When the Smithsonian’s new National Museum of the American Indian were unveiled earlier this month in Washington, D.C., the ceremony was skipped by Douglas Cardinal, the native American who was the project’s original designer.
When the swooping limestone curves of the Smithsonian’s new National Museum of the American Indian were unveiled earlier this month in Washington, D.C., the ceremony was skipped by Douglas Cardinal, the native American who was the project’s original designer.
Cardinal, a Blackfeet Indian who lives in Canada, was hired in 1993, but was fired by the Smithsonian after Cardinal alleged he was losing money on the project. He says he is owed $1 million; the Smithsonian said Cardinal was paid for work done up until the time they parted ways.
About two months prior to the opening ceremony, representatives from the Smithsonian offered to fly Cardinal in for the event. Cardinal is 70, and has said he is still considering legal action. He also said work has been difficult for him to find after the dispute.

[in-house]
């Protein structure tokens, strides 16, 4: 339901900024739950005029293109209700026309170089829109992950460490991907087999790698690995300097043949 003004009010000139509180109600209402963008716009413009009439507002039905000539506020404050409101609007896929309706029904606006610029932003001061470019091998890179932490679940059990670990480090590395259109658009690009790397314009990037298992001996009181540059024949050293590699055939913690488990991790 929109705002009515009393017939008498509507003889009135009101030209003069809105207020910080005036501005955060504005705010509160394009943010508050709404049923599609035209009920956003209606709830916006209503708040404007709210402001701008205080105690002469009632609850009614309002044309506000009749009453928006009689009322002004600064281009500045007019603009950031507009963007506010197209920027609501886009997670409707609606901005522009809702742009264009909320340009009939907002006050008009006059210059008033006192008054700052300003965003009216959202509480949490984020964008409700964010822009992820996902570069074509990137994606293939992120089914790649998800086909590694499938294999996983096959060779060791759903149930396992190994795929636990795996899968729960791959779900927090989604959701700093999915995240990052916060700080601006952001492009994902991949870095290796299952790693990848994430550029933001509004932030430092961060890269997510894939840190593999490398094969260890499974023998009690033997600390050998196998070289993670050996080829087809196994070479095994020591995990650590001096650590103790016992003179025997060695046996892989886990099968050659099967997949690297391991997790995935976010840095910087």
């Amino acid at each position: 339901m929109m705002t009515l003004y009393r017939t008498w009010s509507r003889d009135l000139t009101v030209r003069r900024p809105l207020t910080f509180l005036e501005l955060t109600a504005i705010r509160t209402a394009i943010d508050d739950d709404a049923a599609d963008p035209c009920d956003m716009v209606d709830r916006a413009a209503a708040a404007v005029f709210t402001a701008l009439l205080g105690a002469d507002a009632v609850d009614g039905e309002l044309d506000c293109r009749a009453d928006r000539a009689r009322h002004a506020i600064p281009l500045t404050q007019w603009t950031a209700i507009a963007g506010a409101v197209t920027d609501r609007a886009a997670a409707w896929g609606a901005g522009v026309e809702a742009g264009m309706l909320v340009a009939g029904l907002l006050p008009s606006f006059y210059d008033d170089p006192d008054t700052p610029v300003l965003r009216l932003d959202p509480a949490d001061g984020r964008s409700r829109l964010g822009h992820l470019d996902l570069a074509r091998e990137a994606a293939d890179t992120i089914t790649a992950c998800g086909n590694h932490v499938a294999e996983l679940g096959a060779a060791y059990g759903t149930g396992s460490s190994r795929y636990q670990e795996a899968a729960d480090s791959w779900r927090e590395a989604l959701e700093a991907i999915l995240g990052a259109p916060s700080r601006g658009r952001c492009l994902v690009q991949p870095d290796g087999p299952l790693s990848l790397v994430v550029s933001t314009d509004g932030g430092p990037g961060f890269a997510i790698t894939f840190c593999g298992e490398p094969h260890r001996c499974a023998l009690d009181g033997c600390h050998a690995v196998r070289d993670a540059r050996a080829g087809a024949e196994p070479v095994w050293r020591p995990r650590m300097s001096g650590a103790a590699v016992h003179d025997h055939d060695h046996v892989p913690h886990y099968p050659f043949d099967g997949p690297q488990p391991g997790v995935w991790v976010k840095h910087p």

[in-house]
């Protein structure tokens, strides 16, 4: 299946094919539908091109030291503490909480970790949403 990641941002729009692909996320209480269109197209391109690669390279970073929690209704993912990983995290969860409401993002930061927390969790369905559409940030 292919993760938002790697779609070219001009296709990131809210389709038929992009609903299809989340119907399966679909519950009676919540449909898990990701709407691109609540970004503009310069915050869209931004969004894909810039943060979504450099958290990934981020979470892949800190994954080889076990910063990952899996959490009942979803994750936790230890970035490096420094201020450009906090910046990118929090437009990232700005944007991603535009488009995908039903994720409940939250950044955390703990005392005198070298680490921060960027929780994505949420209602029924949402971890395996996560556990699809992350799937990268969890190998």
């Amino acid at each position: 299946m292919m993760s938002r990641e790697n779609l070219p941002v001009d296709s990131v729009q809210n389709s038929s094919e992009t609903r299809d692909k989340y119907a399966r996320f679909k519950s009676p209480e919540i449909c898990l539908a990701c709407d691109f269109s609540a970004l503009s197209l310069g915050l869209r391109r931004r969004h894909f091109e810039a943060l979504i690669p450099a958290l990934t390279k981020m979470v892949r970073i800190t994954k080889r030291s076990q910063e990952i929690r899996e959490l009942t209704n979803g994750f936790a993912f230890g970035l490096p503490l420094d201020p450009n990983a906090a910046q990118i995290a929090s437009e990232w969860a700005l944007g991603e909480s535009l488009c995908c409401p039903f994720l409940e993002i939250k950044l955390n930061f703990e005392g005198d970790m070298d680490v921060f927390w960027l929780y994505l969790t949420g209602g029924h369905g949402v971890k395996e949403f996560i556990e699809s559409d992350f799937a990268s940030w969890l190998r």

“It’s very difficult. I put so much of my life into it,” Cardinal told reporters, after his decision not to attend. “But I have every faith in the American public and the American system. I just hoped the story would have come out sooner.”
Like all organizations, design and architecture firms are feeling the effects of generational change as Boomers retire and seek younger talent to lead their firms. Generational change is happening... Read full »
Tackling the ubiquitous, disruptive nature of exponentially increasing computing power Read full »
Exploring the need for affordable urban housing as well as the trend towards living small Read full »
DI.net RSS Feeds
DI.net on Twitter
- Michael Graves on Architecture & the Most Important Element of Design | ArchDaily ow.ly/P5Fll
- 8 Visions of the Future of Transportation Design from RCA - Core77
- Data, Disruption and Design: DI Update 7-2-2015 #constantcontact conta.cc/1Hvyd13